Wednesday, October 18, 2017

SIMCOE COUNTY, ONTARIO CANADA - AN AMERICAN BULLDOG "SOMEHOW" ESCAPED ITS HOME AND ATTACKED A 9-YEAR-OLD BOY PLAYING WITH OTHER CHILDREN OUTSIDE

A mother is urging for an AMERICAN BULLDOG to be put down after her nine-year-old son suffered serious injuries in a vicious attack.
Tania Reid said she received a phone call while at work saying that her son had to be airlifted to hospital from Simcoe County to The Hospital for Sick Children in Toronto after being attacked by the bulldog close to their home in September.
She said she was “terrified” and “confused” when she saw her son Justin Reid arrive on a stretcher at the hospital.
“He was bandaged and bleeding,” she said. “He was quiet. He was probably in shock. It was something I wish I never had to see.”
“His left eyelid – his bottom portion – had been peeled away from his face. His tear duct was completely severed. At that point in time they didn’t know if they would be able to fix it. He had a gash on his left cheek by his eyebrow, (it was) quite deep.”
The child also suffered injuries to his back and arm in the incident.
After the incident, Tania Reid said the bulldog “needs to be put down” as it poses a “threat” to other children in the area.
The incident took place on the driveway of a family’s home after the dog escaped. The kids of the home frequently played outside with Justin Reid and his brother.
According to Tania Reid, the family has only owned the five-year-old bulldog for a few months so it is not known if the dog has a history of any prior attacks.
Following the attack, the dog was quarantined to be check for rabies but was later returned to the owners.
When CTV News Toronto approached the home where the dog was, the woman inside said she did not want to speak about the matter at hand.
Tania Reid said she is very happy that her son is going to be alright but still feels “very angry” about the situation.
Three weeks after the incident Justin Reid was able to return back to school in good health.
Speaking with the Ontario Provincial Police about the matter, they said a charge under the dog owner’s liability act is before the court and if convicted the owner could face a fine of up to $10,000 or six months in jail.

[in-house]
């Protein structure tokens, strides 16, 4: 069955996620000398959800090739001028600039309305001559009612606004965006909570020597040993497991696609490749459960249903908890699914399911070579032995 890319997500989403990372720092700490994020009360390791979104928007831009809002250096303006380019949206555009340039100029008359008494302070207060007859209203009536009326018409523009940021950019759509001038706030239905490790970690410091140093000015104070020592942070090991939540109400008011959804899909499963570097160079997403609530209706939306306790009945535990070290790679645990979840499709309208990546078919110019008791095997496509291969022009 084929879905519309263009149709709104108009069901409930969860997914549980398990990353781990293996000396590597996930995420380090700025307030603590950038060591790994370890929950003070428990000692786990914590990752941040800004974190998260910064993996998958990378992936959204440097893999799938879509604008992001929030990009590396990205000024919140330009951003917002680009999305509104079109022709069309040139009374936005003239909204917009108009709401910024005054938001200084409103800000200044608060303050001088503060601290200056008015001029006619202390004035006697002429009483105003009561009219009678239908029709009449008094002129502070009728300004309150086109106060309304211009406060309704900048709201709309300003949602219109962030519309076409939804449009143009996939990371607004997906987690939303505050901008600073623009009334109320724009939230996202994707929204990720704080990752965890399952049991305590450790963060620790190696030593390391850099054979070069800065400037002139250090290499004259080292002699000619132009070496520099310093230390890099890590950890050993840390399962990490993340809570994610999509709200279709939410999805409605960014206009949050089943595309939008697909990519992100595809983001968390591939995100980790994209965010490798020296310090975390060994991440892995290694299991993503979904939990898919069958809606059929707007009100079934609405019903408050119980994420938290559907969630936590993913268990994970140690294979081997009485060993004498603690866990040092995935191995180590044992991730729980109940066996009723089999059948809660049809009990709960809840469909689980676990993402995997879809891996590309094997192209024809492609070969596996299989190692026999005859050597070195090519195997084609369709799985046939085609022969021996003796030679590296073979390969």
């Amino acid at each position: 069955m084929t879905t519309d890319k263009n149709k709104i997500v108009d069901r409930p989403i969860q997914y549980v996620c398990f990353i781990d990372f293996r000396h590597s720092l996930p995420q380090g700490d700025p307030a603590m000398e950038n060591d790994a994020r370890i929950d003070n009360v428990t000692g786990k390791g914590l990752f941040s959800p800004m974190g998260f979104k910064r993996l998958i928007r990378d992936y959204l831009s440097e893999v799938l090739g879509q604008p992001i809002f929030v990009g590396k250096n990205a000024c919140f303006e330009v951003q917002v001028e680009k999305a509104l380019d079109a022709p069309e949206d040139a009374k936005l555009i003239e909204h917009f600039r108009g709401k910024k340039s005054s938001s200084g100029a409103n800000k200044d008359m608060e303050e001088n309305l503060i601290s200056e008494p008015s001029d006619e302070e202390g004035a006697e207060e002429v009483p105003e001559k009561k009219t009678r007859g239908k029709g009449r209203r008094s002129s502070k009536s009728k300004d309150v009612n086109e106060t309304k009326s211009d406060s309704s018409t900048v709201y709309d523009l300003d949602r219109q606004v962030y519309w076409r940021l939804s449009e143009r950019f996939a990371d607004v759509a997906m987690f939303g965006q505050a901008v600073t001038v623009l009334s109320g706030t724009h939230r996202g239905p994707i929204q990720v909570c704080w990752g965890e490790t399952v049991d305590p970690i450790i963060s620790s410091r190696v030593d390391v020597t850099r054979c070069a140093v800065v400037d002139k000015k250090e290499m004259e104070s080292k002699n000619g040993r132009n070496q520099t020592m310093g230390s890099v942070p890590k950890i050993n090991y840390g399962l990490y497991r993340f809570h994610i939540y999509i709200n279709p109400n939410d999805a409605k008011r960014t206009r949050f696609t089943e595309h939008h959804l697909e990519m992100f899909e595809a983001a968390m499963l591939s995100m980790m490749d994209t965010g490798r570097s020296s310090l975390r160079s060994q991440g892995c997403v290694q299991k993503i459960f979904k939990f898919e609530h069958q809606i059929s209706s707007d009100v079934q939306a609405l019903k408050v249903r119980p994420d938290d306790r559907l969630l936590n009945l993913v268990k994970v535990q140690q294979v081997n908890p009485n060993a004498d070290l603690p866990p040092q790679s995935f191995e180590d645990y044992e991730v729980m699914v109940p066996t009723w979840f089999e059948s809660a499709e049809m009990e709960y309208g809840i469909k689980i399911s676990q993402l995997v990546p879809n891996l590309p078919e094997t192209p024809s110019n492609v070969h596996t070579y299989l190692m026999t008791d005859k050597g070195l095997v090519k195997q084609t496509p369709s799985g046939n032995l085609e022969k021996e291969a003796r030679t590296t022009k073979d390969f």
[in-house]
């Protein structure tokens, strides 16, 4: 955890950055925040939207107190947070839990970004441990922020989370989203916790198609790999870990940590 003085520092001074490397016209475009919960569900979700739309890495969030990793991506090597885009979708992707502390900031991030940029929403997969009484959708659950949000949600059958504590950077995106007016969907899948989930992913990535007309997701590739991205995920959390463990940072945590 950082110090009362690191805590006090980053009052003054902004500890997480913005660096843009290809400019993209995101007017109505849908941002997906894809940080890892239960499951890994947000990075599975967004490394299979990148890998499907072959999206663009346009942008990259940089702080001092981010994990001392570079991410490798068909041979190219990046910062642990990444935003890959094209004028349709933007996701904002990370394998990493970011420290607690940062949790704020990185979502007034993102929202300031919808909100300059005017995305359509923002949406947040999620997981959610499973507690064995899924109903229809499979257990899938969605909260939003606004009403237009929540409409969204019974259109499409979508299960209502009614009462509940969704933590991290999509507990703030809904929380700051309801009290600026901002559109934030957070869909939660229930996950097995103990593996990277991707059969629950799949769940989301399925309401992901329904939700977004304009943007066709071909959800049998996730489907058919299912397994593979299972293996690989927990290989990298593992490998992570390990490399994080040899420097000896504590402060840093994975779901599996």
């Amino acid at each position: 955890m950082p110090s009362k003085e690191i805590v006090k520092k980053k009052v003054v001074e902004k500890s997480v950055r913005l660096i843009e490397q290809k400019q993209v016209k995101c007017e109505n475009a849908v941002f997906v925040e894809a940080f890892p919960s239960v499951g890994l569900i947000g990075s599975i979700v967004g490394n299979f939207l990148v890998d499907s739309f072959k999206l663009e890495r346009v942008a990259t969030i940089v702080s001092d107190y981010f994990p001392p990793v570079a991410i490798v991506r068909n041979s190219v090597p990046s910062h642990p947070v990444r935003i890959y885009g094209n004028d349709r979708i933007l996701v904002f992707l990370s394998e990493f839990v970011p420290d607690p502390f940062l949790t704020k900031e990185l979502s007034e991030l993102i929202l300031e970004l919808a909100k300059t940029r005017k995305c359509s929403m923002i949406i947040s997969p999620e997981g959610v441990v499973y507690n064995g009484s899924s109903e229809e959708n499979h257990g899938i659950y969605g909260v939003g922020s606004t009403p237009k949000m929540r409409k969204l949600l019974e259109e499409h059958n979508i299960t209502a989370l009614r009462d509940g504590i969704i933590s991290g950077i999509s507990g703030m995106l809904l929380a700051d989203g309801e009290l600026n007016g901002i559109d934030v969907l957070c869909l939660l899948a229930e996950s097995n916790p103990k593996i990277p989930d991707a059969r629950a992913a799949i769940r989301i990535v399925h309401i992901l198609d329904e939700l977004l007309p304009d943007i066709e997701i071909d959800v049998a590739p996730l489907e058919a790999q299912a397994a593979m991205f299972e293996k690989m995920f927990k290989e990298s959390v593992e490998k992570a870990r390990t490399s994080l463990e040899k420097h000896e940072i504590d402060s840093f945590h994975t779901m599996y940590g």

2 comments:

Anonymous said...

"According to Tania Reid, the family has only owned the five-year-old bulldog for a few months so it is not known if the dog has a history of any prior attacks."

And that is how nutters rescue pit bulls; ship rescued pit bulls across county, state, country, jurisdiction lines, loose the paper trial, change the name, change breed to bulldog, dress in tutu, label as a "sweet boy", and dump on unsuspecting, gullible, fur mommy.

It's all in how they're raised. How does anyone know how a rescued "bulldog" was raised? Doesn't any one of these rescue nutters ever think why the original owners got rid of their wiggle butts? Could it be because the pit bulls were getting out of control and exhibiting abnormal behavior? That the original owners might have been afraid that the pit bull was getting ready to start attacking?

It would be so much easier if unwanted pit bulls were euthanized, instead of getting multiple chances to attack and kill living things. Why waste all this time and effort on worthless pit bulls? That is the million dollar question.

Anonymous said...

I personally don't like the idea of euthanizing every unwanted pitbull just because of its breed. Unfortunately, pitbull owners are unlikely to tell the truth when they surrender their unwanted dogs. Neither do the no-kill rescues, since they cannot be considered no-kill if they kill pitbulls just because they are pitbulls. Numbers are everything. The answer has to be in controlling the breeding. Sadly, those who claim to love the breed are major contributors to the deaths of pitbulls as well as to the horrible damage they cause.